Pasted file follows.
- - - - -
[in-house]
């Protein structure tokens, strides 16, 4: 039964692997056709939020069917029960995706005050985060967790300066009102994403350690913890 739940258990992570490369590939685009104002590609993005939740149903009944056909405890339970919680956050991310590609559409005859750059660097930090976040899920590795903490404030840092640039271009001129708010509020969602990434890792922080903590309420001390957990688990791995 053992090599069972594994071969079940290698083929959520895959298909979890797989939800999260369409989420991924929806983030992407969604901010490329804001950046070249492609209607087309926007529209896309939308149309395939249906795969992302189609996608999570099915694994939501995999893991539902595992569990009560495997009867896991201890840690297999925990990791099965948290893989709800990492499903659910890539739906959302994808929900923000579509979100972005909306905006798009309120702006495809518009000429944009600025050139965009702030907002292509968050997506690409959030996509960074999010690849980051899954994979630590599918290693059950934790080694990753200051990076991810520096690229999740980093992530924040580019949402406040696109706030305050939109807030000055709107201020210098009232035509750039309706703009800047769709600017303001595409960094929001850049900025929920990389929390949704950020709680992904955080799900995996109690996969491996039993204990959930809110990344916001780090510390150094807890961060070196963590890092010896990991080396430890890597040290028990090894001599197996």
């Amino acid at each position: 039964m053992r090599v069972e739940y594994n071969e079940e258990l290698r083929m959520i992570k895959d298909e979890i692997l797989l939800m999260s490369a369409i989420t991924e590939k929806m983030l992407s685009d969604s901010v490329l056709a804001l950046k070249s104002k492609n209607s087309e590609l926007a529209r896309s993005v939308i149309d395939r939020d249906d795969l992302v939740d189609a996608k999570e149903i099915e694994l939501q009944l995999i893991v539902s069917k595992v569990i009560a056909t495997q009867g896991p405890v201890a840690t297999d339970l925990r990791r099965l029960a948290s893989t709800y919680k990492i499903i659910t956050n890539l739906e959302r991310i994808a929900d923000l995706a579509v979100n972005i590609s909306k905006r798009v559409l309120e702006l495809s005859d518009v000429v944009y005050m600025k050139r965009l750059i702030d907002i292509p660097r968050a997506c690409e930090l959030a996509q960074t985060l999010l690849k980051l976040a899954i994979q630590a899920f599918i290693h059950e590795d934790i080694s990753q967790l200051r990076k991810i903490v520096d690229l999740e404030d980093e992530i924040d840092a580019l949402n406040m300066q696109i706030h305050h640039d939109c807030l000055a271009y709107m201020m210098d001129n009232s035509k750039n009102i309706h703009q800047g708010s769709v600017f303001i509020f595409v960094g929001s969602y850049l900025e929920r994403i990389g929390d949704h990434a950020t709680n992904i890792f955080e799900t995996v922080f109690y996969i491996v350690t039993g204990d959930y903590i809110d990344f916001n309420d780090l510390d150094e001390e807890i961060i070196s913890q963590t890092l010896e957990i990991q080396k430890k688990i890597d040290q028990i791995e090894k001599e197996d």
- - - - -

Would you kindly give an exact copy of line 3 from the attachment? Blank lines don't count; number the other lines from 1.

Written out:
């Amino acid at each position: 039964m053992r090599v069972e739940y594994n071969e079940e258990l290698r083929m959520i992570k895959d298909e979890i692997l797989l939800m999260s490369a369409i989420t991924e590939k929806m983030l992407s685009d969604s901010v490329l056709a804001l950046k070249s104002k492609n209607s087309e590609l926007a529209r896309s993005v939308i149309d395939r939020d249906d795969l992302v939740d189609a996608k999570e149903i099915e694994l939501q009944l995999i893991v539902s069917k595992v569990i009560a056909t495997q009867g896991p405890v201890a840690t297999d339970l925990r990791r099965l029960a948290s893989t709800y919680k990492i499903i659910t956050n890539l739906e959302r991310i994808a929900d923000l995706a579509v979100n972005i590609s909306k905006r798009v559409l309120e702006l495809s005859d518009v000429v944009y005050m600025k050139r965009l750059i702030d907002i292509p660097r968050a997506c690409e930090l959030a996509q960074t985060l999010l690849k980051l976040a899954i994979q630590a899920f599918i290693h059950e590795d934790i080694s990753q967790l200051r990076k991810i903490v520096d690229l999740e404030d980093e992530i924040d840092a580019l949402n406040m300066q696109i706030h305050h640039d939109c807030l000055a271009y709107m201020m210098d001129n009232s035509k750039n009102i309706h703009q800047g708010s769709v600017f303001i509020f595409v960094g929001s969602y850049l900025e929920r994403i990389g929390d949704h990434a950020t709680n992904i890792f955080e799900t995996v922080f109690y996969i491996v350690t039993g204990d959930y903590i809110d990344f916001n309420d780090l510390d150094e001390e807890i961060i070196s913890q963590t890092l010896e957990i990991q080396k430890k688990i890597d040290q028990i791995e090894k001599e197996d």